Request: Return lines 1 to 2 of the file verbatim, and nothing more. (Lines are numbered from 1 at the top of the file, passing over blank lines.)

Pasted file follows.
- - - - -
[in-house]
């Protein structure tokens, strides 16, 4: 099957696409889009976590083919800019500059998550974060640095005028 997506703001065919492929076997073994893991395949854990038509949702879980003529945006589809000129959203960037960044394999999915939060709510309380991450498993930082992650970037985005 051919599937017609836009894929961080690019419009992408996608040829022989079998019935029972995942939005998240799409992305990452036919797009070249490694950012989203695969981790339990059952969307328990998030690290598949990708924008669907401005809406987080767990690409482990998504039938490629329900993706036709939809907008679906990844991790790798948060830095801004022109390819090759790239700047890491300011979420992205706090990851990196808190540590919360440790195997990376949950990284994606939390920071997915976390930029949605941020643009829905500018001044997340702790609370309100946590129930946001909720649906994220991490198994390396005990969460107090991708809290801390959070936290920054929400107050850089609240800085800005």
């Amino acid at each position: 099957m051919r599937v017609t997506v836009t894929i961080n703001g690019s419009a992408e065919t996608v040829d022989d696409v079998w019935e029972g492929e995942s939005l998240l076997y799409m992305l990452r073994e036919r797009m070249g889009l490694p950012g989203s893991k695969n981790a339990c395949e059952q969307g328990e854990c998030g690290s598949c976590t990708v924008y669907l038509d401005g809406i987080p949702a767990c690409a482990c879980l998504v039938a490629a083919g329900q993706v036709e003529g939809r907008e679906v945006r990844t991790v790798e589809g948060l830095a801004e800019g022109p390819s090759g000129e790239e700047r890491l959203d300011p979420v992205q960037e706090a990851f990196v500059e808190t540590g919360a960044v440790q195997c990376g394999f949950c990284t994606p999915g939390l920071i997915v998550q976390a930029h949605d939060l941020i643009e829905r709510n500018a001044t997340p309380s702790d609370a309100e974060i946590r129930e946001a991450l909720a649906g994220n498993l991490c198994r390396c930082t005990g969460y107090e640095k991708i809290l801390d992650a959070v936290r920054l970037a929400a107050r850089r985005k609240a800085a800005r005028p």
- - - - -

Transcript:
[in-house]
């Protein structure tokens, strides 16, 4: 099957696409889009976590083919800019500059998550974060640095005028 997506703001065919492929076997073994893991395949854990038509949702879980003529945006589809000129959203960037960044394999999915939060709510309380991450498993930082992650970037985005 051919599937017609836009894929961080690019419009992408996608040829022989079998019935029972995942939005998240799409992305990452036919797009070249490694950012989203695969981790339990059952969307328990998030690290598949990708924008669907401005809406987080767990690409482990998504039938490629329900993706036709939809907008679906990844991790790798948060830095801004022109390819090759790239700047890491300011979420992205706090990851990196808190540590919360440790195997990376949950990284994606939390920071997915976390930029949605941020643009829905500018001044997340702790609370309100946590129930946001909720649906994220991490198994390396005990969460107090991708809290801390959070936290920054929400107050850089609240800085800005």